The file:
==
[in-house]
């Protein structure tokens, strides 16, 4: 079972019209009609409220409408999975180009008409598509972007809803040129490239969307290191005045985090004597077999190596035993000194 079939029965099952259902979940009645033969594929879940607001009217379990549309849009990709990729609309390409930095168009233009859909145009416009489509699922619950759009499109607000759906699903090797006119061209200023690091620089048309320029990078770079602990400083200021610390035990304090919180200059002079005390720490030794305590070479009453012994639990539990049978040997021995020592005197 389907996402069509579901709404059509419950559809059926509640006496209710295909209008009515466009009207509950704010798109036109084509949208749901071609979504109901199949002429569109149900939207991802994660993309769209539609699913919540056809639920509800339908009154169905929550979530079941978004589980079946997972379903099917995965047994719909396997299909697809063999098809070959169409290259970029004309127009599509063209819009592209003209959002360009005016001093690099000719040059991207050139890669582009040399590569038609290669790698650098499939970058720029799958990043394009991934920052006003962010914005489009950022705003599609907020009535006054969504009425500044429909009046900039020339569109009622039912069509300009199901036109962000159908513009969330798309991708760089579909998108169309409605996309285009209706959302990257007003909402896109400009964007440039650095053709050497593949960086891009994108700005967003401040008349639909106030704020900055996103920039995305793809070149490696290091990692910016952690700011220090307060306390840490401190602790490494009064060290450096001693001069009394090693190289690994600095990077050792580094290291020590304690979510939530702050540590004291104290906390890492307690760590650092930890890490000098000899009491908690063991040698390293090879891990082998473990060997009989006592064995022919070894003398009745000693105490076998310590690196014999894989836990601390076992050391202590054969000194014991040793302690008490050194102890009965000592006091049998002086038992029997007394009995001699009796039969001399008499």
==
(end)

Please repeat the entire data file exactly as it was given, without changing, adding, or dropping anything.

[in-house]
């Protein structure tokens, strides 16, 4: 079972019209009609409220409408999975180009008409598509972007809803040129490239969307290191005045985090004597077999190596035993000194 079939029965099952259902979940009645033969594929879940607001009217379990549309849009990709990729609309390409930095168009233009859909145009416009489509699922619950759009499109607000759906699903090797006119061209200023690091620089048309320029990078770079602990400083200021610390035990304090919180200059002079005390720490030794305590070479009453012994639990539990049978040997021995020592005197 389907996402069509579901709404059509419950559809059926509640006496209710295909209008009515466009009207509950704010798109036109084509949208749901071609979504109901199949002429569109149900939207991802994660993309769209539609699913919540056809639920509800339908009154169905929550979530079941978004589980079946997972379903099917995965047994719909396997299909697809063999098809070959169409290259970029004309127009599509063209819009592209003209959002360009005016001093690099000719040059991207050139890669582009040399590569038609290669790698650098499939970058720029799958990043394009991934920052006003962010914005489009950022705003599609907020009535006054969504009425500044429909009046900039020339569109009622039912069509300009199901036109962000159908513009969330798309991708760089579909998108169309409605996309285009209706959302990257007003909402896109400009964007440039650095053709050497593949960086891009994108700005967003401040008349639909106030704020900055996103920039995305793809070149490696290091990692910016952690700011220090307060306390840490401190602790490494009064060290450096001693001069009394090693190289690994600095990077050792580094290291020590304690979510939530702050540590004291104290906390890492307690760590650092930890890490000098000899009491908690063991040698390293090879891990082998473990060997009989006592064995022919070894003398009745000693105490076998310590690196014999894989836990601390076992050391202590054969000194014991040793302690008490050194102890009965000592006091049998002086038992029997007394009995001699009796039969001399008499």